5 Things Sabotaging Your Financial Success

We all need financial independence and success, no matter what level that means for us. More money means more freedom into living your life to the fullest or provide those you love with all they want. Either if you need to grow your company, get an increase, or easily save more money, financial success needs the same level of mastery. But sometimes is difficult to know where precisely we lose control. Here are some reasons why you can kill your own financial success.


Overspending and Impulse Spending

Overspending is one of some prevalent self-sabotaging behaviors, particularly for millennials. A recent Credit Karma survey found that nearly 40 percent of millennials say they overspend for keeping up with friends. Another study reported that 48 percent of millennials spent more than they can afford on experiences with friends. If you are silently struggling or wondering how everybody else in your friend group may afford to keep up with the nightlife, bachelorette parties, vacations to Europe, or expensive clothes, then know this: they likely cannot. Only paying the at least amounts on your credit cards as well as loans is a sure way to stay in debt for a longer time. For instance, let us say you have a credit card with a $5,000 balance and a 20 percent interest rate. If you make at least a payment of $84 per month, it will take over 24 years to pay off that single card, assuming you do not utilize it during that time. That can sound daunting, but do not allow it to freak you out. It does not mean you will be in debt forever. If you may double your payment to $168 per month, then you will pay off the balance in 3.5 years. The moral of the story is that you aren’t doomed by your debt. However, you would not accomplish your debt payoff goal any time soon by making the minimum payments.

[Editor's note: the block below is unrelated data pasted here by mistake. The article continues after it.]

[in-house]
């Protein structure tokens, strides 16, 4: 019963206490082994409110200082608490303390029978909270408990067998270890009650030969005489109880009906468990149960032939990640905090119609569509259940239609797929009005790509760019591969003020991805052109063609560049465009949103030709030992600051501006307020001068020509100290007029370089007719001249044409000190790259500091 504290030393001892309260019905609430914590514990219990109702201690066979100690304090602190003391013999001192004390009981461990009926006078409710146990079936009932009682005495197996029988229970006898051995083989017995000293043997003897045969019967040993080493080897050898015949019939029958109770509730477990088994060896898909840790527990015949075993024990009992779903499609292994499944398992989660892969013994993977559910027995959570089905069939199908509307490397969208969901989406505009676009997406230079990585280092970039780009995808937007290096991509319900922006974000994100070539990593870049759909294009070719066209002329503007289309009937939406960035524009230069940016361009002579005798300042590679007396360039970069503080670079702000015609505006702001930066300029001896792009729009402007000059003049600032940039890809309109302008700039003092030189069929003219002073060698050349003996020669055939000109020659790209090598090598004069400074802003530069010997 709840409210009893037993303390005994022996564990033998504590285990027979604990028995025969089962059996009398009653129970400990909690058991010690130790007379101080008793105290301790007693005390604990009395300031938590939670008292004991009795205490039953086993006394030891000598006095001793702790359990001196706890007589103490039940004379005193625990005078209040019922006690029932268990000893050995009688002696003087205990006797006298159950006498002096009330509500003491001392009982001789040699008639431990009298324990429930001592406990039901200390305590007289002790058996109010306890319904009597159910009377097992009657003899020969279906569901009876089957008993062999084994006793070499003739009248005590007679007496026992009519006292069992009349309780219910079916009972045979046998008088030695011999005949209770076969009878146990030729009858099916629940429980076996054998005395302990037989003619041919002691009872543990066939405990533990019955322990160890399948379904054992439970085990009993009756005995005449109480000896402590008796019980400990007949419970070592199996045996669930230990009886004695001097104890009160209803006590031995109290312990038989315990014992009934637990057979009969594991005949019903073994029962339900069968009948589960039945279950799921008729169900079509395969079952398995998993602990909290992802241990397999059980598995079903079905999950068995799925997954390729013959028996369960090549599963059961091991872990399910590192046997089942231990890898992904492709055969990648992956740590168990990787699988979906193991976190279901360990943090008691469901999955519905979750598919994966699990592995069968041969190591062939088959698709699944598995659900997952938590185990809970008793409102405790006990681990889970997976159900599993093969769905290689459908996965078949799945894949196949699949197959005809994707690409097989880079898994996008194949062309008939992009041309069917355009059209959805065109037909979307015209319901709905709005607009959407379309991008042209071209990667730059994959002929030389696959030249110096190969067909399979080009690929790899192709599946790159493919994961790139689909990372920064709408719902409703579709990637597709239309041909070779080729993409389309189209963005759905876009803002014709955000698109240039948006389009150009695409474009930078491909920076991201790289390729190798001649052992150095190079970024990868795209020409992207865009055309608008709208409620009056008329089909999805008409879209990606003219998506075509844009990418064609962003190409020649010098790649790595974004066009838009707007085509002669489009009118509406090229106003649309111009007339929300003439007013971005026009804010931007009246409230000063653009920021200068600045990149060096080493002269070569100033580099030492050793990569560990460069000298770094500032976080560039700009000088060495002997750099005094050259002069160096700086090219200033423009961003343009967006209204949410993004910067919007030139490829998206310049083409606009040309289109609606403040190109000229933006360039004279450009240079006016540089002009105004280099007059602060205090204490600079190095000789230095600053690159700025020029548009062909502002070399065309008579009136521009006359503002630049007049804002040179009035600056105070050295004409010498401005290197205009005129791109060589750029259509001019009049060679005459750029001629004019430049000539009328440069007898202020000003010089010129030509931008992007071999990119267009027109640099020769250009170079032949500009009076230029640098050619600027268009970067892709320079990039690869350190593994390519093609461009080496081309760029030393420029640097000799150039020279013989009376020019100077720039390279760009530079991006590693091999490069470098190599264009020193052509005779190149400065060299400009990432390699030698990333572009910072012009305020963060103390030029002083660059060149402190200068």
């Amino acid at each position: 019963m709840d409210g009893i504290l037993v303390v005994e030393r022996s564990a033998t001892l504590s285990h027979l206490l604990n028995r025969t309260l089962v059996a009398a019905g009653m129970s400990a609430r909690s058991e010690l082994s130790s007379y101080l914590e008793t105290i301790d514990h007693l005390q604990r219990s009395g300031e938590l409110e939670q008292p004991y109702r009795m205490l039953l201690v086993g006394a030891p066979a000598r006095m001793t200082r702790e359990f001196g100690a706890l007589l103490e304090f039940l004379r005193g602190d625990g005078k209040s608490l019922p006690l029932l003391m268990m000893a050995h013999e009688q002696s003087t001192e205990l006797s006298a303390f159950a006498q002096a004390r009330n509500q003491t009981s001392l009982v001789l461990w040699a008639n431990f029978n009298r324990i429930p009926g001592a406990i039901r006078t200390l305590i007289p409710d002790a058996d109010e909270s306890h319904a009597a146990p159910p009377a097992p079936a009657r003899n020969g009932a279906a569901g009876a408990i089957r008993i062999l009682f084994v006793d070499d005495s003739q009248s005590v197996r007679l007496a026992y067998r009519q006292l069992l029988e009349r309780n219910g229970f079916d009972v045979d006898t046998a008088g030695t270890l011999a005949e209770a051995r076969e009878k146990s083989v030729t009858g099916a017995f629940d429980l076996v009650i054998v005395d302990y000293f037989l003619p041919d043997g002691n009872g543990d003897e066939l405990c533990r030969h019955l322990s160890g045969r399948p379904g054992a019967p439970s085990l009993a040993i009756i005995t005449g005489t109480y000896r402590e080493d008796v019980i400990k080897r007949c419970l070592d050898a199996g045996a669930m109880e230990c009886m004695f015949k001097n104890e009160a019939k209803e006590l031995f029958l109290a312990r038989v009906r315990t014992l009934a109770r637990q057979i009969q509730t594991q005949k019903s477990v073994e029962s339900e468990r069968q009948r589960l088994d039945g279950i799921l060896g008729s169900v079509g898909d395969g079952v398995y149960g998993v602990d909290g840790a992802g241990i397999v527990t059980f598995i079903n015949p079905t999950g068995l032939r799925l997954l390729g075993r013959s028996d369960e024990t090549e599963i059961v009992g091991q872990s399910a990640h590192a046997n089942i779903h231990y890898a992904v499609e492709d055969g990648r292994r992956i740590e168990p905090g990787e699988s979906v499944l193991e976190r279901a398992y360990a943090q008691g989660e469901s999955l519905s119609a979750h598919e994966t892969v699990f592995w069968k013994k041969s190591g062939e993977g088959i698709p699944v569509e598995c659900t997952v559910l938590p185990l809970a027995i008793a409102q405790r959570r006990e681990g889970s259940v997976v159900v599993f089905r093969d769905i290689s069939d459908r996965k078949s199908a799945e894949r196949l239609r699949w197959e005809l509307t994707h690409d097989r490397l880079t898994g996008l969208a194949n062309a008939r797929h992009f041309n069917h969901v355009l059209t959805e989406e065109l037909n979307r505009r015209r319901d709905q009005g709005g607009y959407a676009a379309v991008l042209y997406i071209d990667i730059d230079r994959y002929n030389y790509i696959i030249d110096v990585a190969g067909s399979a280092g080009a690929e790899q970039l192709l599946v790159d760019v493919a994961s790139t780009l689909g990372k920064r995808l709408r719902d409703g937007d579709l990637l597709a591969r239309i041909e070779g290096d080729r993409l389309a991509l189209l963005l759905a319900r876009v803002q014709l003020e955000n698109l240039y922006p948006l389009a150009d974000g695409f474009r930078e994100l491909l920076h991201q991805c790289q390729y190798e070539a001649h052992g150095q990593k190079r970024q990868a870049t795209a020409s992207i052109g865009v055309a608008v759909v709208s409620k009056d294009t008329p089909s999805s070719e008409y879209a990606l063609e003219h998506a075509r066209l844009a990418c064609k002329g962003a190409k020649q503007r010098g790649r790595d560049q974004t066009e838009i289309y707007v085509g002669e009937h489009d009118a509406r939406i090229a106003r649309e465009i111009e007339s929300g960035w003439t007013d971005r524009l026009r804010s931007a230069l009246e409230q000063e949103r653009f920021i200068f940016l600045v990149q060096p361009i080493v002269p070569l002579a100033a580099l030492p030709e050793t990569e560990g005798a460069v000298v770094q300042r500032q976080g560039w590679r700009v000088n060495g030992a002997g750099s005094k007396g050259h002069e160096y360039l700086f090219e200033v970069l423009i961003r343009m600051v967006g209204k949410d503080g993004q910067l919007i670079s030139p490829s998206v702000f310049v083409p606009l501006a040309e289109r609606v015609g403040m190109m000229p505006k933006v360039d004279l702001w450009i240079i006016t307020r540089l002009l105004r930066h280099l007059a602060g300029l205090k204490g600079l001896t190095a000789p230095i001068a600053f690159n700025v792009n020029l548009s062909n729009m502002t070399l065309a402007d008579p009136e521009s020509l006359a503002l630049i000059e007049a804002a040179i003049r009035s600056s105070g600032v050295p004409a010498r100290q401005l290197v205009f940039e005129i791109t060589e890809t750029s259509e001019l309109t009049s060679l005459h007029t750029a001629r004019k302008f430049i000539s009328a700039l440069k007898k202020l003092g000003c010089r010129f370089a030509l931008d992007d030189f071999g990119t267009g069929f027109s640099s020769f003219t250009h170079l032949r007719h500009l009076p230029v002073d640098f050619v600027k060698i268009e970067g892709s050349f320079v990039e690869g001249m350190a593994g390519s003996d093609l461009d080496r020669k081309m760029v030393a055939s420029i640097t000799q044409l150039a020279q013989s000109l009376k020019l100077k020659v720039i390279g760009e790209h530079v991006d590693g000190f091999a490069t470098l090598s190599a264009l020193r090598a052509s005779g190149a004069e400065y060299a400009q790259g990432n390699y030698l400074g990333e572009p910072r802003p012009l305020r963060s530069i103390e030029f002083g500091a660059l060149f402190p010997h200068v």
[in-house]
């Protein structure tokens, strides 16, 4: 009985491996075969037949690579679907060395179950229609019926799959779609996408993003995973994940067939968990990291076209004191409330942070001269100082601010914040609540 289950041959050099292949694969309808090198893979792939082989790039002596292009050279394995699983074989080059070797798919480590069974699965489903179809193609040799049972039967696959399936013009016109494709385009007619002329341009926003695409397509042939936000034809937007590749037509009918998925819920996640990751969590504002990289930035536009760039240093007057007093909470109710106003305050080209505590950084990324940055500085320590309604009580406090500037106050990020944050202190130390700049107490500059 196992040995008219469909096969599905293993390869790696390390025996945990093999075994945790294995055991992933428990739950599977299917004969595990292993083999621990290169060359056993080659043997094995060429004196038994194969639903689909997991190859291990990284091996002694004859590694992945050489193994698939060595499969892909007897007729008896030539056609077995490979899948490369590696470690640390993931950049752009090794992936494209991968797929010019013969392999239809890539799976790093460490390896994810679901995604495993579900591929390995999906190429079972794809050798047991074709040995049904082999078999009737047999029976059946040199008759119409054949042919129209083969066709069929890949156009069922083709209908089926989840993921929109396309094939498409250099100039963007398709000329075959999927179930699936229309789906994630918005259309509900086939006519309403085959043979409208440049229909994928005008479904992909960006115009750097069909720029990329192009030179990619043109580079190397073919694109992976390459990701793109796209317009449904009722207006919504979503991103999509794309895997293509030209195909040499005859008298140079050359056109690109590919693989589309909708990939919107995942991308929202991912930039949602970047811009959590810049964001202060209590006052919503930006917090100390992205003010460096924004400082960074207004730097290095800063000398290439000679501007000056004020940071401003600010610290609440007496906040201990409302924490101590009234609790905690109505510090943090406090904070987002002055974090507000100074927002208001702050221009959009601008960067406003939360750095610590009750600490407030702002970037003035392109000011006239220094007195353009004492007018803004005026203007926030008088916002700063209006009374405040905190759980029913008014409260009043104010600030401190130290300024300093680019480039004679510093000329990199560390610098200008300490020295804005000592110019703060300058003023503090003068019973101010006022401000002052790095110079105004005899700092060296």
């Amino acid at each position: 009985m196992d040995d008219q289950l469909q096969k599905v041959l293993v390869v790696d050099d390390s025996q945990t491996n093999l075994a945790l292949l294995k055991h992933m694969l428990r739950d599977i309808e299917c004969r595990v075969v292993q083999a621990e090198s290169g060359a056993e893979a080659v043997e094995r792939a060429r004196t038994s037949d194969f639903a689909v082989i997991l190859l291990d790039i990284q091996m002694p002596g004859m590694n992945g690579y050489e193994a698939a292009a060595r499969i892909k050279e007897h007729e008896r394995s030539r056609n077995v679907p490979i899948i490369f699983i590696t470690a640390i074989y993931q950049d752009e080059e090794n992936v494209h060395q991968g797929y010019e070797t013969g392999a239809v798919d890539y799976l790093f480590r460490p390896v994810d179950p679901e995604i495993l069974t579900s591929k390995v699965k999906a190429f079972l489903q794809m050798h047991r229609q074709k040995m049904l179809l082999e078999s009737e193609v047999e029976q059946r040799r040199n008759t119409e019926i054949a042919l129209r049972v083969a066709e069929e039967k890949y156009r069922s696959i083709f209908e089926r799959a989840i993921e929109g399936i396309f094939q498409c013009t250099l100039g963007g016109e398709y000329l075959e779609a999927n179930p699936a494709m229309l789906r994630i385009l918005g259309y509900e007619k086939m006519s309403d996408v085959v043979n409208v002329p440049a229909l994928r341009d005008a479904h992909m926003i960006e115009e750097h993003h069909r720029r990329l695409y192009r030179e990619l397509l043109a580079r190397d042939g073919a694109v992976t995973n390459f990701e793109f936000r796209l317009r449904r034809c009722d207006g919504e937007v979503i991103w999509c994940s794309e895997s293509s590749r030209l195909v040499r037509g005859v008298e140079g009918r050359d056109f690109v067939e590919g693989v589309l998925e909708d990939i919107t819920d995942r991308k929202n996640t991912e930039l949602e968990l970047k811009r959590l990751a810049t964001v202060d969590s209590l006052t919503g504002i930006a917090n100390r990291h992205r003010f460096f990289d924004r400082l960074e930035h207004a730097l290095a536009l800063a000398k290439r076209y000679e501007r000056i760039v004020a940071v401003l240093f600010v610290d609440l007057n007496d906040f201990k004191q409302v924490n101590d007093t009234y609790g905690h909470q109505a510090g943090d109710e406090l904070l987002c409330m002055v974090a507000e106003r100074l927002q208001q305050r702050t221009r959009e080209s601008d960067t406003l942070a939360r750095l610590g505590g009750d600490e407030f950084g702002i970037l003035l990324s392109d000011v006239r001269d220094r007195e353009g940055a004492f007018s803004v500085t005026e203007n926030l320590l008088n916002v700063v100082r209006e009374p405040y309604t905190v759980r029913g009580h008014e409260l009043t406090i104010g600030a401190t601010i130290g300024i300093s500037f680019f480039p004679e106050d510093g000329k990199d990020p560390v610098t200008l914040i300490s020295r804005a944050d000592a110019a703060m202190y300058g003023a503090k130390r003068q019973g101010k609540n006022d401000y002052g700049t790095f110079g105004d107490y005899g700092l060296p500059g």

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Avoiding Your Bank Account

If someone asks you how much money is in your account right now, can you tell without looking? How about your credit card balance? Student loan debt? In a study by Northwestern Mutual, 48 percent of millennial respondents said they do not know how much money they’ve in savings. Whether your goal is to pay off debt and save for retirement, if you do not know the details (that is how much debt you have, your checking or savings balance, etc.), then you are likely self-sabotaging.


Putting a limit on your worth.

Early on in life, we sized ourselves up and decided about what we think we are worth how much love we should receive, how much money we should make, how much abuse we have to put up with. Any time we begin to creep above that line, we shoot ourselves back down. Because we do not feel like we deserve further than we are worth. If you’re having problems raising your rates, asking for an increase, and applying to that dream job, take a look at what you think your worth. Why are you scared to increase that limit? Why do not you think you deserve more than you are getting? It can seem outside of us, but the truth is that we are the ones who decide our own worth, and then we tell the globe what we are willing to settle for. Do not settle for anything because you are worth way more than that.


Not Saving Money

Not saving frequently goes hand-in-hand with overspending. You can be telling yourself that you do not have enough money to save, you are living paycheck to paycheck, and that you did rather live in the now and concentrate on saving later in life all of which are self-sabotaging thoughts. Here is the truth: you do not have to earn some money to save, and you can save money while enjoying life today. It isn’t an either/or.


Misunderstanding failure.

The biggest fear keeping people back from success is to have the fear of failure. We are all terrified that we are going to fail. But who’s the judge of failure? If I trip while I am walking, did I fail at walking? If I get fired from my job, did I fail at business? We are the judge of our failures. We can select to see them as failures, and we can select to see them as minor setbacks. We have the capability to keep getting back up when we fall down or learn new ways to do things. Failure is what you decide it is. Or, if you aren’t ready to throw in the towel and fail, then you can as well take the lesson and try something new.



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